During the last few years, there has been a significant change regarding the amount of data produced and consumed by applications, while data-models and schemas are evolving more frequently than they used to.
This is where Azure Cosmos Db, planet-scale NoSQL database as a service comes into the scene. In a nutshell, Azure Cosmos DB, otherwise known as DocumentDB, is fully managed by Microsoft Azure, an incredibly scalable, queryable and last but not least, schema-free JSON document database. Here are the most important features that Azure Cosmos DB offers via the DocumentDB API:
- Elastically scalable throughput and storage
- Multi-region replication
- Ad hoc queries with familiar SQL syntax
- Tunable consistency levels
- Fully managed
- Automatic indexing
Some benefits of Azure Cosmos Db
Cosmos DB enables to build highly responsive and available applications worldwide. It replicates data wherever users are so they can interact with a replica of the data that is closest to them.
This NoSQL database provides 99.999% high availability for both reads and writes. It also provides the ability to programmatically (or via Portal) invoke the regional failover of Cosmos account. This capability helps ensure that the application is designed to failover in the case of a regional disaster.
Cosmos DB guarantees less than 10-ms latencies for both, it also reads (indexed) and writes at the 99th percentile, all around the world. This capability enables sustained ingestion of data and blazing-fast queries for highly responsive apps.
No schema or index management
The database engine is fully schema-agnostic. Since no schema and index management is required, users don’t have to worry about application downtime while migrating schemas. Cosmos DB automatically indexes all data and serves queries fast.
What is a NoSQL Database?
NoSQL (also refers to Not only SQL, non-SQL or non-relational) is a database which gives users a way to manage the data in a non-relational form, it is not structured in a tabular manner and does not possess tabular relationships.
Difference Between SQL And NoSQL databases
|Favor normalized schema.||Favor de-normalized schema.|
|Expensive to scale.||Cheaper to scale when compared to relational databases.|
|Best fit for high transaction-based applications.||Can be used for heavy transactional purposes. However, it is not the best fit for this.|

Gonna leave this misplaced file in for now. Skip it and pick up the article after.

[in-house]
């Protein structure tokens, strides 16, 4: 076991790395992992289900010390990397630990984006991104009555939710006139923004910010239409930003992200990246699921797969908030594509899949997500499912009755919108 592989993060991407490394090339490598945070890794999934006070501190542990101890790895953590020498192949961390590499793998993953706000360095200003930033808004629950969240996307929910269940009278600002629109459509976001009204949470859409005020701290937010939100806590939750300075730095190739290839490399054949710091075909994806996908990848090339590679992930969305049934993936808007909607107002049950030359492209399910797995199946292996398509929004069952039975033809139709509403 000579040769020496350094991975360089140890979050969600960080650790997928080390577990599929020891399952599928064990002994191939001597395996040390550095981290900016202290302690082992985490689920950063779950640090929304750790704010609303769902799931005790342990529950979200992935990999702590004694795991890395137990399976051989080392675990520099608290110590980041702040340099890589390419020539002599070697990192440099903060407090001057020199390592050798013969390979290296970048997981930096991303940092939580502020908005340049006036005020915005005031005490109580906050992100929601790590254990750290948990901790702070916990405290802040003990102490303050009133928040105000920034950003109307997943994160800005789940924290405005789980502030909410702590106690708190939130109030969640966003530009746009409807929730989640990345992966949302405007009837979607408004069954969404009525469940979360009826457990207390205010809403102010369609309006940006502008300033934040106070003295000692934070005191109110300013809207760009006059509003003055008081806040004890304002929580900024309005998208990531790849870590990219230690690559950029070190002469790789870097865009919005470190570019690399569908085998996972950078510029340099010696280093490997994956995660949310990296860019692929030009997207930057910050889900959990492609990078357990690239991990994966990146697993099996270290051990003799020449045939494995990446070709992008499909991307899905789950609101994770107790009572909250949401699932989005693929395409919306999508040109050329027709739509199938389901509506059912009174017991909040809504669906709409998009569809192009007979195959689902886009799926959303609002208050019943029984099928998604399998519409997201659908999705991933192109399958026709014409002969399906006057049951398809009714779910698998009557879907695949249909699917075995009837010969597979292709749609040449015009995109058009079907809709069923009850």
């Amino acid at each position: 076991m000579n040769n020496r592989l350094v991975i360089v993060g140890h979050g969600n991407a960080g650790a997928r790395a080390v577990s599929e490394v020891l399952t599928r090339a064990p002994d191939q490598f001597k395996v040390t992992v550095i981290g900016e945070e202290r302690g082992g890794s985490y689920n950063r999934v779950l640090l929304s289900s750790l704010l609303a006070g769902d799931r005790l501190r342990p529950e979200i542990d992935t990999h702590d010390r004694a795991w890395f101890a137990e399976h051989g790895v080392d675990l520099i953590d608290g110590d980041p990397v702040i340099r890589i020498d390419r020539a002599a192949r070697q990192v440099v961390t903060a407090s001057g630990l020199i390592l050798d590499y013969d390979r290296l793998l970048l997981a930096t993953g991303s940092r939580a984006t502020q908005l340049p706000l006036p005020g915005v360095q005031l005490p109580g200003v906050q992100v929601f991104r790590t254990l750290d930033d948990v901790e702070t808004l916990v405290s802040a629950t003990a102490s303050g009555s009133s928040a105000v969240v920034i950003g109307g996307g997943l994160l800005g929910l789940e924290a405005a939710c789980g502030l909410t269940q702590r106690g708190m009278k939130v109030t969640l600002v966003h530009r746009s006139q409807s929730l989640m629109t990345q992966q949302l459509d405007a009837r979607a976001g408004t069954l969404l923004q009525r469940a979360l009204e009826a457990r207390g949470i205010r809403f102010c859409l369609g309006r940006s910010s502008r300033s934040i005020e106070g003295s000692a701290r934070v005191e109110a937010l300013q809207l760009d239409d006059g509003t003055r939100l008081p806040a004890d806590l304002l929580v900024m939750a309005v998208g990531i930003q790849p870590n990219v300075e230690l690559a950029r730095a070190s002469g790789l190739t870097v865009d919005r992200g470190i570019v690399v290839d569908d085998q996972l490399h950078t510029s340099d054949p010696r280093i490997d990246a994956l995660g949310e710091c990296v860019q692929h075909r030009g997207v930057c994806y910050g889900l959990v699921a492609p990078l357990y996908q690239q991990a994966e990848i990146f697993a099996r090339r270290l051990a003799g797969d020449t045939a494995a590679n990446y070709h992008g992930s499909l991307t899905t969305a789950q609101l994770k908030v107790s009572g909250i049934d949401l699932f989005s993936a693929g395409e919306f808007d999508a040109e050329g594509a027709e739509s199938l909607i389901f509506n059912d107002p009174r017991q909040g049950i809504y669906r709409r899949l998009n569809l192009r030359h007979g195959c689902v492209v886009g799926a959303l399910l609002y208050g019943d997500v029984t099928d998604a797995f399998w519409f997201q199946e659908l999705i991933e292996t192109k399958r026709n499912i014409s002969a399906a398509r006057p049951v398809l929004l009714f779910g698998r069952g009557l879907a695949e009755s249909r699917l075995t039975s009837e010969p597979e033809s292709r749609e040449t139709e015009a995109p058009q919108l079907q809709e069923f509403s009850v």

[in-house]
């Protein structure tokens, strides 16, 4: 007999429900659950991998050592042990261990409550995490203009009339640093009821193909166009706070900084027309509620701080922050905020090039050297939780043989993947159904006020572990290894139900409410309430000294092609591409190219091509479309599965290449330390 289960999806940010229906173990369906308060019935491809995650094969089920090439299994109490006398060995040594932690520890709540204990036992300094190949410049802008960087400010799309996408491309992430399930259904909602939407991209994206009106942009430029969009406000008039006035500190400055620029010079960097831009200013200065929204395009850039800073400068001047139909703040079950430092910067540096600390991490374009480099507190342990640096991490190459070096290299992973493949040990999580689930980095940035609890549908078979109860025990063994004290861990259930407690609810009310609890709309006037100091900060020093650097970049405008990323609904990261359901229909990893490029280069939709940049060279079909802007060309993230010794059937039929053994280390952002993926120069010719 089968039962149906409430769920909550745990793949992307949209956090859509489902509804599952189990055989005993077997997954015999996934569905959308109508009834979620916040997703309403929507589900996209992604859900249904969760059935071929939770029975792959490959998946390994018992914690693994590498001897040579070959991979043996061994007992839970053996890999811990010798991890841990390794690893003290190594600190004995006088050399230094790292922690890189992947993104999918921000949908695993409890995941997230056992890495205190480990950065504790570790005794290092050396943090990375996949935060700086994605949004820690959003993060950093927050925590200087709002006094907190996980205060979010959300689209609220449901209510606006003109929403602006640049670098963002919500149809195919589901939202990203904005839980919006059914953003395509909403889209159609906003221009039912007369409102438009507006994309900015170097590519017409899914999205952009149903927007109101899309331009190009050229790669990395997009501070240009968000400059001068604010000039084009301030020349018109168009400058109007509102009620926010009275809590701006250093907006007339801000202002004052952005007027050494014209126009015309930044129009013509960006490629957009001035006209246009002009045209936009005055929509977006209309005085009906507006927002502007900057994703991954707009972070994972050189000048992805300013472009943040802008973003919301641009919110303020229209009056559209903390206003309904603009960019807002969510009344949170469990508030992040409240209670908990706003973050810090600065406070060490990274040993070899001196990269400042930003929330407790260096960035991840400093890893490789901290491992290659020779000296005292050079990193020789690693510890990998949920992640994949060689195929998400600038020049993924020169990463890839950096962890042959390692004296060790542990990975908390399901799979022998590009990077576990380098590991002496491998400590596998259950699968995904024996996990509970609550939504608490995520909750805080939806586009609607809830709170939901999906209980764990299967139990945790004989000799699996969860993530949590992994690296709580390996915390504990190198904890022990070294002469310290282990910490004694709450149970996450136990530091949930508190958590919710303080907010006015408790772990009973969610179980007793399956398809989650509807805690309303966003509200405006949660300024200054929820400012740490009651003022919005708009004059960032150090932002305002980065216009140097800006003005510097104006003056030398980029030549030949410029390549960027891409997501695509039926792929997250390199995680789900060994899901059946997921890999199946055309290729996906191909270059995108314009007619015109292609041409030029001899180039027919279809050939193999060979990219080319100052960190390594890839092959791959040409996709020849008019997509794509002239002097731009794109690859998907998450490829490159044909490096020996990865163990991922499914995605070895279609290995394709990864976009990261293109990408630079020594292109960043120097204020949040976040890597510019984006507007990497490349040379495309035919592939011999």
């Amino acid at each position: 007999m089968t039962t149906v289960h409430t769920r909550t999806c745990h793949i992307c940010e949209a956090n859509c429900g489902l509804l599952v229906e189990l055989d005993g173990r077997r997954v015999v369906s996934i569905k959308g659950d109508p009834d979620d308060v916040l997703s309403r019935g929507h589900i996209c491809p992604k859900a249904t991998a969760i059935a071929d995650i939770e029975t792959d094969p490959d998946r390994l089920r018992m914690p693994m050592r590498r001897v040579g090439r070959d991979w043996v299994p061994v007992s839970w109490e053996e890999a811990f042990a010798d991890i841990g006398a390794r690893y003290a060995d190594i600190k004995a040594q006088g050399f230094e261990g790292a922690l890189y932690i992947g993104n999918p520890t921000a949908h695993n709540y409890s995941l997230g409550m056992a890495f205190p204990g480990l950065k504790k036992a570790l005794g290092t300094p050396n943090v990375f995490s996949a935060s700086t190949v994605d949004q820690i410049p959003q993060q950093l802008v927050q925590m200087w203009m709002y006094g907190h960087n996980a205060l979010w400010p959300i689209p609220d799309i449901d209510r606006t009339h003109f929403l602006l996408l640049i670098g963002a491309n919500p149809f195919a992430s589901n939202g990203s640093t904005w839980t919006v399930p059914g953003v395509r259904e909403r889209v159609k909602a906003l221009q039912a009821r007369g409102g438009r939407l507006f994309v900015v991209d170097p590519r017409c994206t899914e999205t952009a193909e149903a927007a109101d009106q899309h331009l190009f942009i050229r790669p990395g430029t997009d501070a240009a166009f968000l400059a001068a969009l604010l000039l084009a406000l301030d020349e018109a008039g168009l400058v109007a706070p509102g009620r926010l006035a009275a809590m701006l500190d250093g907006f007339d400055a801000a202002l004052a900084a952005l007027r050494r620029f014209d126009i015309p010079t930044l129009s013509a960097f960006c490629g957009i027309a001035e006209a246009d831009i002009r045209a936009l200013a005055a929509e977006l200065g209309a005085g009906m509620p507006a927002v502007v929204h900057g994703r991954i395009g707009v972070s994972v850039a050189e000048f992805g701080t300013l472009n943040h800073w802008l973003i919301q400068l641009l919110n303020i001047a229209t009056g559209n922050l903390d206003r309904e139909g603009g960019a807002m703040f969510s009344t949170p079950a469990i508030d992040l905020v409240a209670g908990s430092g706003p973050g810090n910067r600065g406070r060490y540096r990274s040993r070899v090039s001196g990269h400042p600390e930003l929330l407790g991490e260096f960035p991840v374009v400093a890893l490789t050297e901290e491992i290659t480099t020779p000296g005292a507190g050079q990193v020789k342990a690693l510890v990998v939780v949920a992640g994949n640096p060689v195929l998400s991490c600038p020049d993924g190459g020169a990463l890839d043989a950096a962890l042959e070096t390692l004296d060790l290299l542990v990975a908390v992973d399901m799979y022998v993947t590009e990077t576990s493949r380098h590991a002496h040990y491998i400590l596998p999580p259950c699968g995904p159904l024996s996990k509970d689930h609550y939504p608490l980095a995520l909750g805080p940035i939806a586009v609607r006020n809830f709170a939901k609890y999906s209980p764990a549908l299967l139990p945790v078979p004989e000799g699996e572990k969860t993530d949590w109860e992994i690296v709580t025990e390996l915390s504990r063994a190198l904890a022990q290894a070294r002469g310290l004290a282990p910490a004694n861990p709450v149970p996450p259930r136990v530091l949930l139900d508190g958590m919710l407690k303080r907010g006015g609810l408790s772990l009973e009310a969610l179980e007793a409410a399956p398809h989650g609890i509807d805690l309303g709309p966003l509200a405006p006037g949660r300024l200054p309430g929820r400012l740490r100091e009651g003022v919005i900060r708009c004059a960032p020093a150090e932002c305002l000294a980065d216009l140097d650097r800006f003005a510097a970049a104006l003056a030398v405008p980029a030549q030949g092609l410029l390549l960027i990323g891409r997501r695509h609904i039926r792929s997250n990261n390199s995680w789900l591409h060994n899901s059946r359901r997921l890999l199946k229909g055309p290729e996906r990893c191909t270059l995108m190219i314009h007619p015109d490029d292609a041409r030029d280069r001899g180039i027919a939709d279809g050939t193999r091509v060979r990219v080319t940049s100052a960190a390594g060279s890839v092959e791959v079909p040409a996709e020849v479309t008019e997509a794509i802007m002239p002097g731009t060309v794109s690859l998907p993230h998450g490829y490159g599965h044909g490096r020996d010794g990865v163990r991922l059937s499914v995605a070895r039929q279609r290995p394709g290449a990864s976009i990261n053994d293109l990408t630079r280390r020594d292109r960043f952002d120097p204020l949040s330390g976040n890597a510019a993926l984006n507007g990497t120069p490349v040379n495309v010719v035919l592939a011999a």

|They can be vertically scaled by increasing the hardware capacity (CPU, RAM, SSD, etc.) on a single server.||They can be horizontally scaled by adding more servers to the infrastructure to manage a large load.|
|Not suitable for hierarchical data storage.||Suitable for hierarchical data storage and storing large data sets (E.g. Big Data).|
Basically, there are four types of NoSQL databases:
- Column: Wide column stores and arranges the data tables as columns rather than as rows.
- Document: Document databases, aka document stores and keeps the semi-structured data along with its description in the document format.
- Key-value: Key value databases have their data model based on an associative array (map or a dictionary) in which the data has represented a collection of key-value pairs. They are highly suitable for session management and caching in web applications.
- Graph: In graph stores, data is organized as nodes and edges.
The choice of the database depends upon user preferences, business requirements, volume, and a variety of data.
NoSQL databases are gaining popularity these days due to their capacity to integrate big data, low cost, easy scalability, and open source features. However, it is still a relatively young technology and lacks standardization, unlike SQL. Lack of ACID compliance is also a concern with NoSQL.
About this presentation
On September 2019, Cognizant Softvision celebrated the 5th edition of Programmers’ Week, a global event where more than 140 speakers delivered technical-talks from Argentina, US, Canada, India, Ukraine and Romania. One of them was Eduardo Acosta, who is based in Buenos Aires and delivered an internal presentation about Azure Cosmos Db.